Antinous wants to get rid of suitors. He suggests Telemachus kills the suitors. His aim is not to relieve the family from the issues suitors make. Instead, he wants to eliminate the competition.
Since Odysseus’s departure to the Trojan War, many have come to Penelope to ask for her hand. Penelope has been a loyal woman. Therefore, she has refused her suitors. As Penelope’s resistance rises, suitors turn to cunning approaches to make her marry them. Among the most notable suitors is Antinous. He is the most disrespectful and full of deceit. Despite willing to marry Penelope, he makes ill comments about Telemachus’ mother.
Antinous wants to reduce competition and strengthen his positions as a potential husband of Penelope. So, he suggests Telemachus kills all the suitors. He also asks Odysseus’s son to have a feast with him. The boy refuses by giving a harsh comment. Telemachus says that he will only feast when Antinous is dead. The statement infuriates the leading suitor. He devises a plan to get rid of Telemachus. A young boy is the only man left in the house, so killing him would be beneficial for Antinous. It would allow him to increase his chances of marrying Penelope and becoming the leader in Ithaca.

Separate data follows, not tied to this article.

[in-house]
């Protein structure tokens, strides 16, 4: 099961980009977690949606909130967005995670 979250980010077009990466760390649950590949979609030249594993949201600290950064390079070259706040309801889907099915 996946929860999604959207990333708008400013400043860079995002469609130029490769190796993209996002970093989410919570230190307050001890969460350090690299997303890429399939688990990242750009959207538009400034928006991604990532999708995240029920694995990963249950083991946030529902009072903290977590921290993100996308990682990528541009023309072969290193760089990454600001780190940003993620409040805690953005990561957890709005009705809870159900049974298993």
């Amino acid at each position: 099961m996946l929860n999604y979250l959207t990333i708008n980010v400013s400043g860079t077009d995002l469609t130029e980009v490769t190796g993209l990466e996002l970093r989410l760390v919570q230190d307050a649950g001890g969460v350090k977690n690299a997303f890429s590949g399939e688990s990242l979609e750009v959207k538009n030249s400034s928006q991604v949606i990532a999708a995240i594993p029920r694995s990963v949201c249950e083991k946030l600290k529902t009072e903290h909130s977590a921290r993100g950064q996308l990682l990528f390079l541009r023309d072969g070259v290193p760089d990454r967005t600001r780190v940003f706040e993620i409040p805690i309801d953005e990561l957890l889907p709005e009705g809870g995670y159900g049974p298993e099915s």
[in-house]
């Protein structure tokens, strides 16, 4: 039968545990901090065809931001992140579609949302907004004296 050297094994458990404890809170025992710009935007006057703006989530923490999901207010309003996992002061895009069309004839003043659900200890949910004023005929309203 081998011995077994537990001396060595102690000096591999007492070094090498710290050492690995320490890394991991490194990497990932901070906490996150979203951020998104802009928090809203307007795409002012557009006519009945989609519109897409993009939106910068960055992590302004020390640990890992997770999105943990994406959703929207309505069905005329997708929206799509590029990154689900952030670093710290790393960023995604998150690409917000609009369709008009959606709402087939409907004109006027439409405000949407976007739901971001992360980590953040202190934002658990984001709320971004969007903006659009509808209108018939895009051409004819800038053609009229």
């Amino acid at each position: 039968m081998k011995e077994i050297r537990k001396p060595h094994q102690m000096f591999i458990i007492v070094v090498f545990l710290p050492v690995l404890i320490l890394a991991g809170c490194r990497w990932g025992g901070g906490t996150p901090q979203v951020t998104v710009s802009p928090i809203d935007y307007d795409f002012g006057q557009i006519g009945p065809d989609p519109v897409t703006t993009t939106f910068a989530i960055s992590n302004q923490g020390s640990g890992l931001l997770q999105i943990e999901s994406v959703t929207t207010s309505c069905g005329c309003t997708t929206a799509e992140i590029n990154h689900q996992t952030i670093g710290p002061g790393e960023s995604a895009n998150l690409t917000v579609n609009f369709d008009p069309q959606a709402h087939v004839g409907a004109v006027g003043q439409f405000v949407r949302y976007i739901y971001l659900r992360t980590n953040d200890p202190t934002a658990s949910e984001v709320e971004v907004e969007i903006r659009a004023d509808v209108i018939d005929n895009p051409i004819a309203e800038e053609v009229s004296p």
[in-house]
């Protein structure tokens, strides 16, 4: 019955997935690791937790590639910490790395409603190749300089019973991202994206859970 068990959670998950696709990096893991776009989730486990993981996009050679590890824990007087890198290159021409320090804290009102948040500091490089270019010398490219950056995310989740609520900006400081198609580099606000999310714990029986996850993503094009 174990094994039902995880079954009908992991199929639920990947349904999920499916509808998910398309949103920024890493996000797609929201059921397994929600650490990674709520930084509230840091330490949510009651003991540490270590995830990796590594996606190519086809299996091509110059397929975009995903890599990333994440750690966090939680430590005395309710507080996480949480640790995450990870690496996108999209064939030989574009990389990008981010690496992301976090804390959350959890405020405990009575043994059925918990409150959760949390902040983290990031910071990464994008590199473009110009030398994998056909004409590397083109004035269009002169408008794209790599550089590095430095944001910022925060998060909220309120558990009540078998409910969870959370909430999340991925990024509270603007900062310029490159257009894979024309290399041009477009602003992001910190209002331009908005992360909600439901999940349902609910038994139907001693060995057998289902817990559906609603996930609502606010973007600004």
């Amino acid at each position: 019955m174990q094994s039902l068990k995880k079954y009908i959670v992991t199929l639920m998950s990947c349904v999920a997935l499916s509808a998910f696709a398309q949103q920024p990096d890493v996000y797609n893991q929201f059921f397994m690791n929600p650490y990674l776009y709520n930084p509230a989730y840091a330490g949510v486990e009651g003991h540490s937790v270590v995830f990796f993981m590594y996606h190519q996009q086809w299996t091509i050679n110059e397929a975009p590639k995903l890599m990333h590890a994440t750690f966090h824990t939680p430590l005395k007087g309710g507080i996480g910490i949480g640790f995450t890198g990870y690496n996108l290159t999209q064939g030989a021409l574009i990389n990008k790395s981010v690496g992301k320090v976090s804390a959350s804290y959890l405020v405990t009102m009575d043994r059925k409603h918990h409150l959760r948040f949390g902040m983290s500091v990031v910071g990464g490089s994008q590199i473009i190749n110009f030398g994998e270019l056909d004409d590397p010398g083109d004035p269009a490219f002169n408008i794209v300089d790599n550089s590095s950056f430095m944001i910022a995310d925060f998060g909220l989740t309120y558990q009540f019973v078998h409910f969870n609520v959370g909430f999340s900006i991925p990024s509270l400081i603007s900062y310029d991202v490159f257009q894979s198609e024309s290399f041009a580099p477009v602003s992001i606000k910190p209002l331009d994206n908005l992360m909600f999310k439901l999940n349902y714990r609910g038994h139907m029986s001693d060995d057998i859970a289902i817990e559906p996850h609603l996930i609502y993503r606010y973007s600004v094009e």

Telemachus, however, can bypass Antinous’ traps with the help of Athena. The leading suitor becomes the first person Odysseus kills upon his return. Disguised as a beggar, he can enter Ithaca. The king draws the bow and sticks Antinous with an arrow when the suitor is feasting. Later, Odysseus reveals himself. He shows that the king of Ithaca is back after more than 20 years since he left home.